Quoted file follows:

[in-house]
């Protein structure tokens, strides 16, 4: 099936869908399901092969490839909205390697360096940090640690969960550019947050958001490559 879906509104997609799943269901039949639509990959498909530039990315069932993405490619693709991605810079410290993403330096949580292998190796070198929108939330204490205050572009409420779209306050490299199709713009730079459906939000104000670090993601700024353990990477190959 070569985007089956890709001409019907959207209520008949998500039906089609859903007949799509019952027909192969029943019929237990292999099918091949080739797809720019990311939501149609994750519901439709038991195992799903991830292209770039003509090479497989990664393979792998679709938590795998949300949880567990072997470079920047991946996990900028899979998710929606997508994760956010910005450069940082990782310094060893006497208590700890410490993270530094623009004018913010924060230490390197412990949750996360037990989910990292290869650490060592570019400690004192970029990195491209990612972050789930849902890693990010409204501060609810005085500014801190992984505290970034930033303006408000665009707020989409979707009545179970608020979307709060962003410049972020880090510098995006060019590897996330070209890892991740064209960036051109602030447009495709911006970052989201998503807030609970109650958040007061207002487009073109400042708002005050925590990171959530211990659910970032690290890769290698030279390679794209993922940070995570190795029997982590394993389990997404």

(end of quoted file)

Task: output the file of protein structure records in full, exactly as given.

[in-house]
């Protein structure tokens, strides 16, 4: 099936869908399901092969490839909205390697360096940090640690969960550019947050958001490559 879906509104997609799943269901039949639509990959498909530039990315069932993405490619693709991605810079410290993403330096949580292998190796070198929108939330204490205050572009409420779209306050490299199709713009730079459906939000104000670090993601700024353990990477190959 070569985007089956890709001409019907959207209520008949998500039906089609859903007949799509019952027909192969029943019929237990292999099918091949080739797809720019990311939501149609994750519901439709038991195992799903991830292209770039003509090479497989990664393979792998679709938590795998949300949880567990072997470079920047991946996990900028899979998710929606997508994760956010910005450069940082990782310094060893006497208590700890410490993270530094623009004018913010924060230490390197412990949750996360037990989910990292290869650490060592570019400690004192970029990195491209990612972050789930849902890693990010409204501060609810005085500014801190992984505290970034930033303006408000665009707020989409979707009545179970608020979307709060962003410049972020880090510098995006060019590897996330070209890892991740064209960036051109602030447009495709911006970052989201998503807030609970109650958040007061207002487009073109400042708002005050925590990171959530211990659910970032690290890769290698030279390679794209993922940070995570190795029997982590394993389990997404």